Archbishop Peter A Comensoli
Doing a live radio interview can be tricky business. You don’t know what questions will be asked, and you don’t have time to pause in silence to think through what to say. The question comes, and you’re expected to respond. But such interviews are also quite revealing. Given the immediacy of radio, what is said is less likely to be filtered through all the computations before it is said. Speaking on the radio is often a window onto a person’s unfiltered heart.
We all face similar situations in our daily lives. Those prickly conversations – sometimes more arguments – at home; the personal question asked of you in an unguarded moment; the workplace conversation about colleagues. What we say out loud reveals something of what we hold in our hearts.
Of course, we all make mistakes in what we say out loud, and the more personal the matter the harder it is to find the right words to say. So, I’m not wanting to make life miserable for us all by denying that what we believe – our hearts – and what we say – our words – are not always easy to get into synch. Nonetheless, it is worth our while to check what our hearts might really believe by being attentive to what we say in our more unguarded moments.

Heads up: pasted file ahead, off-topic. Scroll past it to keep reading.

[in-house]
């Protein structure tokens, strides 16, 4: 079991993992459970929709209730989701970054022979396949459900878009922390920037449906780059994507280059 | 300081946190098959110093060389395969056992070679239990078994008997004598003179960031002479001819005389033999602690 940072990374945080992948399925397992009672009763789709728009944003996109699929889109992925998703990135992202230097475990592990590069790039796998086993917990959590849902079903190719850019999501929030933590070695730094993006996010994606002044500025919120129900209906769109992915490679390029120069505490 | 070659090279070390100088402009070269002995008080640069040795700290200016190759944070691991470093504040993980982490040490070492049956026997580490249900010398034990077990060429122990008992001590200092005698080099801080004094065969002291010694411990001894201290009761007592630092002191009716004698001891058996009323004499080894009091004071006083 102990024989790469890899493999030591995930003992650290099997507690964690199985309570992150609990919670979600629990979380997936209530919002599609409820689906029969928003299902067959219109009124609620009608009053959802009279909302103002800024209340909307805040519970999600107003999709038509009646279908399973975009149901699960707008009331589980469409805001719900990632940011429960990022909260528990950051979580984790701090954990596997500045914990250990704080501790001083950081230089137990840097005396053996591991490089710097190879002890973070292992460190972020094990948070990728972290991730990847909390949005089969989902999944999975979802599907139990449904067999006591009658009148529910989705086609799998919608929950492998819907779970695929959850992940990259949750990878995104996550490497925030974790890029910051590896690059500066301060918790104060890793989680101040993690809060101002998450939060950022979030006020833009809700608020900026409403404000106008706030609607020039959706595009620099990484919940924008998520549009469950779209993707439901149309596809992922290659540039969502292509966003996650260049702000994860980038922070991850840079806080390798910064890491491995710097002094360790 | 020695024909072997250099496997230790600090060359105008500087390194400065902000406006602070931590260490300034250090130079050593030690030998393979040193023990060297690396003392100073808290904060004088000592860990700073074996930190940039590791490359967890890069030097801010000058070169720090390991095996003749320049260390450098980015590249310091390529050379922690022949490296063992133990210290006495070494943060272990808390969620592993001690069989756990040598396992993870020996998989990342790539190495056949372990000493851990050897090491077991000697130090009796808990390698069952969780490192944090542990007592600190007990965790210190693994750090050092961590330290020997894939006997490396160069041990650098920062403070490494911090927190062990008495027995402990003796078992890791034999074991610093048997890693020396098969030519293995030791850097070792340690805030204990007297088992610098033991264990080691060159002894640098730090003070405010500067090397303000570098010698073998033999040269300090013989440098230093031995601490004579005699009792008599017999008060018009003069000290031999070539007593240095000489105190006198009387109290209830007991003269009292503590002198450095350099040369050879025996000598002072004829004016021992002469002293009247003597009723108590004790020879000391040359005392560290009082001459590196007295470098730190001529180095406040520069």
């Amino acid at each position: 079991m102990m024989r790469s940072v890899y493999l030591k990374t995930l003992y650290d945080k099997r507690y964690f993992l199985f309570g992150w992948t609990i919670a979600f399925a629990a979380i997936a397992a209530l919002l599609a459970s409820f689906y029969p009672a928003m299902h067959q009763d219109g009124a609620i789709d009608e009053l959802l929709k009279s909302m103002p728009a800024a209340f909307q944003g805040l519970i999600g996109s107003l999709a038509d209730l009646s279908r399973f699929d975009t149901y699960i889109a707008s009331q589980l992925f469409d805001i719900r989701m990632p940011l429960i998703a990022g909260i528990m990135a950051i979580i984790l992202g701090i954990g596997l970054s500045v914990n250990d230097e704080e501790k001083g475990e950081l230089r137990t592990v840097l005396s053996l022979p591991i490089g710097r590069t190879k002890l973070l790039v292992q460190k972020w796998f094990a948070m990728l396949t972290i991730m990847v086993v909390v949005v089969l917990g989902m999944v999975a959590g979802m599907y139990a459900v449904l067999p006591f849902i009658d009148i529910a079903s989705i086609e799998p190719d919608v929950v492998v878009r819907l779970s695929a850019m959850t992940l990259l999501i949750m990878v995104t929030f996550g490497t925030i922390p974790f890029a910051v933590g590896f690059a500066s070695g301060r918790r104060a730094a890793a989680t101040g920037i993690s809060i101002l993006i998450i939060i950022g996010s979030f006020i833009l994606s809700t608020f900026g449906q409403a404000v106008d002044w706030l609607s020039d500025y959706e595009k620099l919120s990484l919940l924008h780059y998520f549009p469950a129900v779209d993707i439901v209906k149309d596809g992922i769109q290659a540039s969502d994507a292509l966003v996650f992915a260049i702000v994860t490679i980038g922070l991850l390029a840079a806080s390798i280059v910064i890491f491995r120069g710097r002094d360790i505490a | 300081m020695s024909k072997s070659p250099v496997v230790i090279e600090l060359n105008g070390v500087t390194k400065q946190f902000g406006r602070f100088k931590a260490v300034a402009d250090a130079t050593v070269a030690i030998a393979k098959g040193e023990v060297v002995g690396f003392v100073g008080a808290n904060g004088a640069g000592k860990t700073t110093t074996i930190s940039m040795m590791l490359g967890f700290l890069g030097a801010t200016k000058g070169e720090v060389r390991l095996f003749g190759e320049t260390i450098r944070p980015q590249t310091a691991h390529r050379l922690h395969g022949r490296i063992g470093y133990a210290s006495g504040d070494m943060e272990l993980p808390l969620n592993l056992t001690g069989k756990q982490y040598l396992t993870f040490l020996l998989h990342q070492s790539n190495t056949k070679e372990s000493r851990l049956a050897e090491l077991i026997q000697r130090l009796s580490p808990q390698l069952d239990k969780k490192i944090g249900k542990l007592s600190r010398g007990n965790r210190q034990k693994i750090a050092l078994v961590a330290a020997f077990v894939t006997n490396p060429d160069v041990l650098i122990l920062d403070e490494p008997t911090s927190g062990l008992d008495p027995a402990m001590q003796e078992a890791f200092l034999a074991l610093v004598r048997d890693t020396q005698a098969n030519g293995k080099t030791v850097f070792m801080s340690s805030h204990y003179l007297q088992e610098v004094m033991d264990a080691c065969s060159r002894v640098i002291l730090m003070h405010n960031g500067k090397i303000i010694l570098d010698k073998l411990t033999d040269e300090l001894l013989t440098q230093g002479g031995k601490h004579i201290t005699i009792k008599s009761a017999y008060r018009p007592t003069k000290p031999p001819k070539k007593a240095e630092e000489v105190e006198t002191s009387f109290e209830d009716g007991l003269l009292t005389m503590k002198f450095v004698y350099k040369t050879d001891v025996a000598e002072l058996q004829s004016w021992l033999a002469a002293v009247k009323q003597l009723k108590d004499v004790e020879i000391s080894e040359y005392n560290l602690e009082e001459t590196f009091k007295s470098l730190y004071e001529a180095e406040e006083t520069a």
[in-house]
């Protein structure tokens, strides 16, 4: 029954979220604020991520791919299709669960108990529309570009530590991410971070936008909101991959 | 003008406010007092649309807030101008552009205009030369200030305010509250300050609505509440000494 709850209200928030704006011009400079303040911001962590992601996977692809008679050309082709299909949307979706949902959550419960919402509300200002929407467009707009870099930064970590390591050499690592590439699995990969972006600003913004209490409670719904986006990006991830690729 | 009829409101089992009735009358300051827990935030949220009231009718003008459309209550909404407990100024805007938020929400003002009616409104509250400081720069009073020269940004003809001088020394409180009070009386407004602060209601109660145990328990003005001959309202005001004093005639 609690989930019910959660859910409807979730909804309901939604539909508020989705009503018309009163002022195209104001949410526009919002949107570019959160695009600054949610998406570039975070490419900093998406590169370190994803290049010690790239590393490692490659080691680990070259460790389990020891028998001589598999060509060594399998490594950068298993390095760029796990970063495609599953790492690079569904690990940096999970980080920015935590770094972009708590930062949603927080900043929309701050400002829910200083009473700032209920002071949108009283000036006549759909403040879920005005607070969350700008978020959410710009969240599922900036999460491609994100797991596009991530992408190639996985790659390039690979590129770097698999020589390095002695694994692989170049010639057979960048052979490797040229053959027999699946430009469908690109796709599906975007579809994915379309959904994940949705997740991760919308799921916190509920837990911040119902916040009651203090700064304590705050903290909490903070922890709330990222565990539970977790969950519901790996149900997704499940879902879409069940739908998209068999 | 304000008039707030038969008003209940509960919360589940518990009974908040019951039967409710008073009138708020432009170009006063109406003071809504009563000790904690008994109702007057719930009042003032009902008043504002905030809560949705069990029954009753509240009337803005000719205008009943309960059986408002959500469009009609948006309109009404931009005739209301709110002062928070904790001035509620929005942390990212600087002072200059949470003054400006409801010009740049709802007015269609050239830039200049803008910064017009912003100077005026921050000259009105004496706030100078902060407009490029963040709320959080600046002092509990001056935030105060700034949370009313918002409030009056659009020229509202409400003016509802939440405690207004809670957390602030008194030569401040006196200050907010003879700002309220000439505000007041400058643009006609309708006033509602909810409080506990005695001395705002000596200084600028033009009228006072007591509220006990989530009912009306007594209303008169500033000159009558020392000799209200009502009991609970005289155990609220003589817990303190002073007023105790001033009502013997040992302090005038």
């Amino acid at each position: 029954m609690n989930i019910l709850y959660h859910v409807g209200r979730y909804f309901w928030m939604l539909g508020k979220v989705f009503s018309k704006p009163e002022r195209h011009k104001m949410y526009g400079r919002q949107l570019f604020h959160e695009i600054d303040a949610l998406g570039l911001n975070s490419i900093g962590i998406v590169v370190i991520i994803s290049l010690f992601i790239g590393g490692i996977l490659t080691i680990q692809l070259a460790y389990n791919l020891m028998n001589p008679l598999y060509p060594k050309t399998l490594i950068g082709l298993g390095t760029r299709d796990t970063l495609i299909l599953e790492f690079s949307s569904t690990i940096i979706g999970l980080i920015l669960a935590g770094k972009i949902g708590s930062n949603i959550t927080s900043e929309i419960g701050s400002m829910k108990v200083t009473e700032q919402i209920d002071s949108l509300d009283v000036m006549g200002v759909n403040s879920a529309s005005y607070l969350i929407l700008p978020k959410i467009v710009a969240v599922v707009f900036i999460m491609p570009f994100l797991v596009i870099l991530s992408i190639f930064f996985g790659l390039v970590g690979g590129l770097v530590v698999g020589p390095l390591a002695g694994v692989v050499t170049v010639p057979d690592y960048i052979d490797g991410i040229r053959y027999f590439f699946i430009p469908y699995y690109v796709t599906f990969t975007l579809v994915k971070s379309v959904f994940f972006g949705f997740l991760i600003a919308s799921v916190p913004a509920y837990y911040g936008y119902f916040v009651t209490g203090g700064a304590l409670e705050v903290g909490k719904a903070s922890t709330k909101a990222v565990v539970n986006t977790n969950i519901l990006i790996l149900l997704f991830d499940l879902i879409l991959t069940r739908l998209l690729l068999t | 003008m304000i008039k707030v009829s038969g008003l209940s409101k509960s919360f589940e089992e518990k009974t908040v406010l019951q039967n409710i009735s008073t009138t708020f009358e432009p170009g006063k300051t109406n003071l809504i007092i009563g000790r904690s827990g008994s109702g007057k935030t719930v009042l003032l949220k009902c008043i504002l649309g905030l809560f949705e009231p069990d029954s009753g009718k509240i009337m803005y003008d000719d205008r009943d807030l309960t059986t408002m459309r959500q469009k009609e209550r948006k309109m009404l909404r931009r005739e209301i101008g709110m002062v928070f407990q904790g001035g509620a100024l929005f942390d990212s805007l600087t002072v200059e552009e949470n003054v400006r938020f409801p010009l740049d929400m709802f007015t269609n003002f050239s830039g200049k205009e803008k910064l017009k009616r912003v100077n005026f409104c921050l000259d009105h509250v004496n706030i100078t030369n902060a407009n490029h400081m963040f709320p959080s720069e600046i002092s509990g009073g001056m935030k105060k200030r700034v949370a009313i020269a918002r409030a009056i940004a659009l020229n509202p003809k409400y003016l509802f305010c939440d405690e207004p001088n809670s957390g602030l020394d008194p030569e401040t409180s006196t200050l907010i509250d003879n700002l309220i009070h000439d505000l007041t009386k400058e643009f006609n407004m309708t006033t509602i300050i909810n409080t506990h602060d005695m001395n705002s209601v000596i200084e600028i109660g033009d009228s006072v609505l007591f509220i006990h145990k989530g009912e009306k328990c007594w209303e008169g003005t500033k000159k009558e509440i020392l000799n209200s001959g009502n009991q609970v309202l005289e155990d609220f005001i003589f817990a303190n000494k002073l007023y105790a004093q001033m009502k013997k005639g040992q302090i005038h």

This matter of getting our heart-mouth synching aligned is what St Paul was on about in our second reading today: By believing from the heart you are made righteous; by confessing with your lips you are saved. What we each hold within our hearts is a good indicator of the rightness of our relationship with God, with others, and even with ourselves. That’s what righteousness means – fostering right relationships; and being righteous with God is about being in a right – a good – relationship with Him. But how might the state of our hearts be evident to others? It will often show in what we say – what we confess – with our lips.
We would all do well to think of Lent as a time to work on our relational synching with God. Jesus is coming to us with a gift this Lent, the gift of his saving death and resurrection. He offered his sinless self on the cross – in right relationship with his Father – so that we might be saved from our sinful selves – to re-establish our right relations with Him. Lent is leading us to this most precious reality. So, getting our heart and mouth in synch would be a good thing. Practicing the disciplines of Lent – prayer, penance and charity – will focus our attention on what matters.
Jesus is not only our Saviour in this regard, leading the way, but he is also our model, showing us how. His fasting and prayer for 40 days in the wilderness had helped him to get his synching aright. His heart was full of trust in his Father, and he was able to respond with words that matched. The Devil showed him tempting options, but Jesus optioned for God alone – heart and mouth aligned. Where Jesus has courageously gone, may we trustingly follow.
To repeat Paul’s encouragement in this regard: If your lips confess that Jesus is Lord and if you believe in your heart that God raised him from the dead, then you will be saved. Make this Lent your time to get the heart-mouth synching aligned.